The Walt Disney Studios, Apple Corps Ltd. and WingNut Films Productions Ltd.  have just announced that Peter Jackson’s documentary on the Beatles January 1969 Twickenham and Apple sessions, The Beatles: Get Back, will be available on Disney+ on three days this Thanksgiving weekend, November 26 – 28, 2021. And while the postponed and ultimately cancelled theatrical release set for September 2020 would have been about two hours long, the new documentary will be shown in three two-hour parts. With six hours of beautifully restored film and audio of the Beatles rehearsing and recording, there will be plenty for fans to be thankful for this Thanksgiving. As many of us will be getting together with family and friends we have not seen for a few years, the holiday will be extra special. And so will the weekend, where we will be able to spend six intimate hours with John, Paul, George and Ringo in a way we never have before.

The decision to have Peter Jackson restore and expand the original Let It Be film has already proven to be a wise one. Those who have seen the six minute preview of the film (below) were amazed at the bright colors when compared to the dark and dreary images of the original film. It should not have surprised anyone, for Jackson had recently taken out-of-sync and tattered black and white film from World War One (up to 100 years old) and turned it into a clear and flowing color pallet on the big screen in his 2018 documentary They Shall Not Grow Old. For the Beatles, he was working with 16mm color film from 1970 (a mere 60 years old). The preview also gave off a positive vibe of the Beatles that rarely appeared in the original film.

This Thanksgiving, Beatles fans will be treated to an epic trilogy of the Get Back/Let It Be sessions produced by a man who is no stranger to epic trilogies, having given us The Lord of the Rings trilogy and The Hobbit trilogy, both based on J.J.R. Tolkein’s books. And with The Beatles: Get Back, things will truly come full circle.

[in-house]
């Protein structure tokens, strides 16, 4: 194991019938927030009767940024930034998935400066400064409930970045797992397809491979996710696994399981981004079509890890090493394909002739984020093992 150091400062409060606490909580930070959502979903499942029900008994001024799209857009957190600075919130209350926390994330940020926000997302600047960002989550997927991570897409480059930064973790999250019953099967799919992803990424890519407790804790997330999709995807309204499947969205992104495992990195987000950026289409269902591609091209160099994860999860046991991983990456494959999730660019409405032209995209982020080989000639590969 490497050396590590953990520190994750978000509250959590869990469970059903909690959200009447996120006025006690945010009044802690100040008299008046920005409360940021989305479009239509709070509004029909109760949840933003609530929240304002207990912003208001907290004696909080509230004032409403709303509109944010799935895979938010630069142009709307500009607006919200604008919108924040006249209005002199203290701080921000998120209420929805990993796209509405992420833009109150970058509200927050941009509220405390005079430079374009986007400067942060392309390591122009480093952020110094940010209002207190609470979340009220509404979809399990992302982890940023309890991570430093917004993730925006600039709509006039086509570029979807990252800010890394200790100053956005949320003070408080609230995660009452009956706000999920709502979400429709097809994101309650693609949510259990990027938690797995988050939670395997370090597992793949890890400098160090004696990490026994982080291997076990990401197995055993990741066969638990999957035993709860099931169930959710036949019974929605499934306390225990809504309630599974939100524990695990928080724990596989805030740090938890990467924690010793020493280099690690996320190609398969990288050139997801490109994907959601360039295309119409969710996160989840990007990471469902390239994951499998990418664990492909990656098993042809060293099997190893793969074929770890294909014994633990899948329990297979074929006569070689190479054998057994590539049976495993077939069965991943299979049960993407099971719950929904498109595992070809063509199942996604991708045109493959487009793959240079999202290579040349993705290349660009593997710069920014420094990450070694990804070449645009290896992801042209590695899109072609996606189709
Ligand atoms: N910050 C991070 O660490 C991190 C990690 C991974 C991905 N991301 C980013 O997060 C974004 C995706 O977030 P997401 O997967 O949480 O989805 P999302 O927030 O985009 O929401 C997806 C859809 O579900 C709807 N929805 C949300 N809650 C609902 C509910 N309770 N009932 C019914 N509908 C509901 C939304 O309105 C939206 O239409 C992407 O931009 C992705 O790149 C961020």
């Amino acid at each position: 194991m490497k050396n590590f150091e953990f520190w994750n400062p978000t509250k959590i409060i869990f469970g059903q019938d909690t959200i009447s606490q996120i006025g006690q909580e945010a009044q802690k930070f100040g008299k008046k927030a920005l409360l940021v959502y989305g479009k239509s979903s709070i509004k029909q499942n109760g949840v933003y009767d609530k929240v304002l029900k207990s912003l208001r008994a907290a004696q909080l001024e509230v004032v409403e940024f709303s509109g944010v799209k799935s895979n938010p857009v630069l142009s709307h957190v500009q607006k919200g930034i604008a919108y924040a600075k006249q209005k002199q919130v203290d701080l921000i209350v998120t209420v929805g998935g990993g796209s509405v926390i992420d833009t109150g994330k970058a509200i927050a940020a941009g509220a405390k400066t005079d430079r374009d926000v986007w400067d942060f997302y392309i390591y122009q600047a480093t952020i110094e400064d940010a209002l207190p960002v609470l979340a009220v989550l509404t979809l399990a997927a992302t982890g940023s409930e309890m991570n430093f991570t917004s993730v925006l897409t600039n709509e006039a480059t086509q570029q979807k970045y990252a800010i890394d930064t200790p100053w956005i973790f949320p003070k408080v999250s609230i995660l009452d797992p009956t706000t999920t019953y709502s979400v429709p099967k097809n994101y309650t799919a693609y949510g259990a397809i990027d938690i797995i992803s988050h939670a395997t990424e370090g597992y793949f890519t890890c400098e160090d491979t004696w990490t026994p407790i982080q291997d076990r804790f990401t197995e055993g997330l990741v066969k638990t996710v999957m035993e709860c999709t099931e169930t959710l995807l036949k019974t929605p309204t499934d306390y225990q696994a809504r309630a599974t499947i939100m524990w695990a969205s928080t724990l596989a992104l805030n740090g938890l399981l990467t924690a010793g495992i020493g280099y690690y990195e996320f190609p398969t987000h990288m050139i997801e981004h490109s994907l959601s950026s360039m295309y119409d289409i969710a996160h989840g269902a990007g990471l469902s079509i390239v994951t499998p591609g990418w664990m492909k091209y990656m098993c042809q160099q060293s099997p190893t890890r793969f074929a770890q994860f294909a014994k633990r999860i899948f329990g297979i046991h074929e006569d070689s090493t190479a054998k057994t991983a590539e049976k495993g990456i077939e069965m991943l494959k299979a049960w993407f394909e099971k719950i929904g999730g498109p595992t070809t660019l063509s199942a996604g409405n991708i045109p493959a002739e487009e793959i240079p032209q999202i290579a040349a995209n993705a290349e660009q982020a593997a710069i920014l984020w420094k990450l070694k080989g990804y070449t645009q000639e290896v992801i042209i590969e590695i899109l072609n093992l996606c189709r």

As detailed in Bruce Spizer’s upcoming book, The Beatles Magical Mystery Tour and Yellow Submarine, the Beatles nearly starred in their own adaption of The Lord of the Rings.  In February 1968, while the Beatles were in India study transcendental meditation with Maharishi Mahesh Yogi, Apple Films’ Denis O’Dell brought the group copies of the books in hope that the Beatles would agree to complete their three-film contract with United Artists with a film adaptation of The Lord of the Rings. Having starred in A Hard Day’s Night and Help, the group still owed UA another movie. The group had already passed on A Talent For Loving, The Three Musketeers, Shades Of A Personality and Up Against It, and had been informed by UA that their Yellow Submarine cartoon feature would not count as the third film. UA was insisting that a big name director be employed. The company’s wish list included Stanley Kubrick, who was John’s first choice. But when Kubrick was approached, he turned down the project, believing that the books were unfilmable. And in 1968, the technology was not there to do justice to the fantasy world created by Tolkein. Although the Beatles could have found another director, it became a moot point when Tolkein refused to give the film rights to the project over his objection to the Beatles involvement. Decades later, Peter Jackson gave us six films of Tolkein’s fantasy world. This Thanksgiving, he will give us six hours of the Beatles.


In preparation of viewing The Beatles: Get Back, be sure to learn the full story behind the Get Back/Let It Be sessions in Bruce Spizer’s The Beatles Finally Let It Be, AVAILABLE NOW in digital, hardcover and collector’s editions at

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